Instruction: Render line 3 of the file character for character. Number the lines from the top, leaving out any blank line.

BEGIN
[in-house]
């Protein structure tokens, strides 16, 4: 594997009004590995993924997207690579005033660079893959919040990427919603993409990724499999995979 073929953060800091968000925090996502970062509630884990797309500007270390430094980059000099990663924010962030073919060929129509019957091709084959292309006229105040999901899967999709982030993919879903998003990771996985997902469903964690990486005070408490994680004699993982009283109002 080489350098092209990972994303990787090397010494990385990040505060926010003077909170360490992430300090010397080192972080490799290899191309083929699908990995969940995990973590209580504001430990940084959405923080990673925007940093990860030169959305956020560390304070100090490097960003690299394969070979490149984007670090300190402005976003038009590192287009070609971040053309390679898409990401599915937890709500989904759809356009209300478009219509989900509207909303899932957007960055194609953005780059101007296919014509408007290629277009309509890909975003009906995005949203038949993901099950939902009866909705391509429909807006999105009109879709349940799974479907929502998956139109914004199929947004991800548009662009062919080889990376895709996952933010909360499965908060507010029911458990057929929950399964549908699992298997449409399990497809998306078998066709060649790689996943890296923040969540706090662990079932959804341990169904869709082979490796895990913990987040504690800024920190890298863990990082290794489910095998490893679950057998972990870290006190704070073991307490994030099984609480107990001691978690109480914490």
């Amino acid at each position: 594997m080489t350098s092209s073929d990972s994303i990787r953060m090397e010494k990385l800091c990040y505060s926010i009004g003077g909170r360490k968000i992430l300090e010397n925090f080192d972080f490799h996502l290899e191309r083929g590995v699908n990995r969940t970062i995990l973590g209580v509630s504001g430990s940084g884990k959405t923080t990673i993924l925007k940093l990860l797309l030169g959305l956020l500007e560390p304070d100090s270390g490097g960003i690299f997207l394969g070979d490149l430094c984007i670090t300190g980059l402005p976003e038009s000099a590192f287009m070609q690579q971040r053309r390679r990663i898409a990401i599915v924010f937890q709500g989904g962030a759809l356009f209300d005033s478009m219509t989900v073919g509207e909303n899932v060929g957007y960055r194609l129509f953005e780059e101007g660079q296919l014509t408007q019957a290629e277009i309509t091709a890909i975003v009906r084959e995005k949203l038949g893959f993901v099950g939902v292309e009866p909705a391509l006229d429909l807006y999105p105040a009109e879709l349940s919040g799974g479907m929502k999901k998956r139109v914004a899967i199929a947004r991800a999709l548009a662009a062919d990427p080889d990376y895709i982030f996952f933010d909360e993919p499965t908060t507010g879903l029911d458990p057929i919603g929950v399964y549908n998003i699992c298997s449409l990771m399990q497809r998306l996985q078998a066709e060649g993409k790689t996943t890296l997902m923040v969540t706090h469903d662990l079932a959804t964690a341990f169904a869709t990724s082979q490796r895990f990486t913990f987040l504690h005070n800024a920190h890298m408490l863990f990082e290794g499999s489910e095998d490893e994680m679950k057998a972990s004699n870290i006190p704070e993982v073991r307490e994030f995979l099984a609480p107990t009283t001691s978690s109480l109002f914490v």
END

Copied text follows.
């Amino acid at each position: 594997m080489t350098s092209s073929d990972s994303i990787r953060m090397e010494k990385l800091c990040y505060s926010i009004g003077g909170r360490k968000i992430l300090e010397n925090f080192d972080f490799h996502l290899e191309r083929g590995v699908n990995r969940t970062i995990l973590g209580v509630s504001g430990s940084g884990k959405t923080t990673i993924l925007k940093l990860l797309l030169g959305l956020l500007e560390p304070d100090s270390g490097g960003i690299f997207l394969g070979d490149l430094c984007i670090t300190g980059l402005p976003e038009s000099a590192f287009m070609q690579q971040r053309r390679r990663i898409a990401i599915v924010f937890q709500g989904g962030a759809l356009f209300d005033s478009m219509t989900v073919g509207e909303n899932v060929g957007y960055r194609l129509f953005e780059e101007g660079q296919l014509t408007q019957a290629e277009i309509t091709a890909i975003v009906r084959e995005k949203l038949g893959f993901v099950g939902v292309e009866p909705a391509l006229d429909l807006y999105p105040a009109e879709l349940s919040g799974g479907m929502k999901k998956r139109v914004a899967i199929a947004r991800a999709l548009a662009a062919d990427p080889d990376y895709i982030f996952f933010d909360e993919p499965t908060t507010g879903l029911d458990p057929i919603g929950v399964y549908n998003i699992c298997s449409l990771m399990q497809r998306l996985q078998a066709e060649g993409k790689t996943t890296l997902m923040v969540t706090h469903d662990l079932a959804t964690a341990f169904a869709t990724s082979q490796r895990f990486t913990f987040l504690h005070n800024a920190h890298m408490l863990f990082e290794g499999s489910e095998d490893e994680m679950k057998a972990s004699n870290i006190p704070e993982v073991r307490e994030f995979l099984a609480p107990t009283t001691s978690s109480l109002f914490v």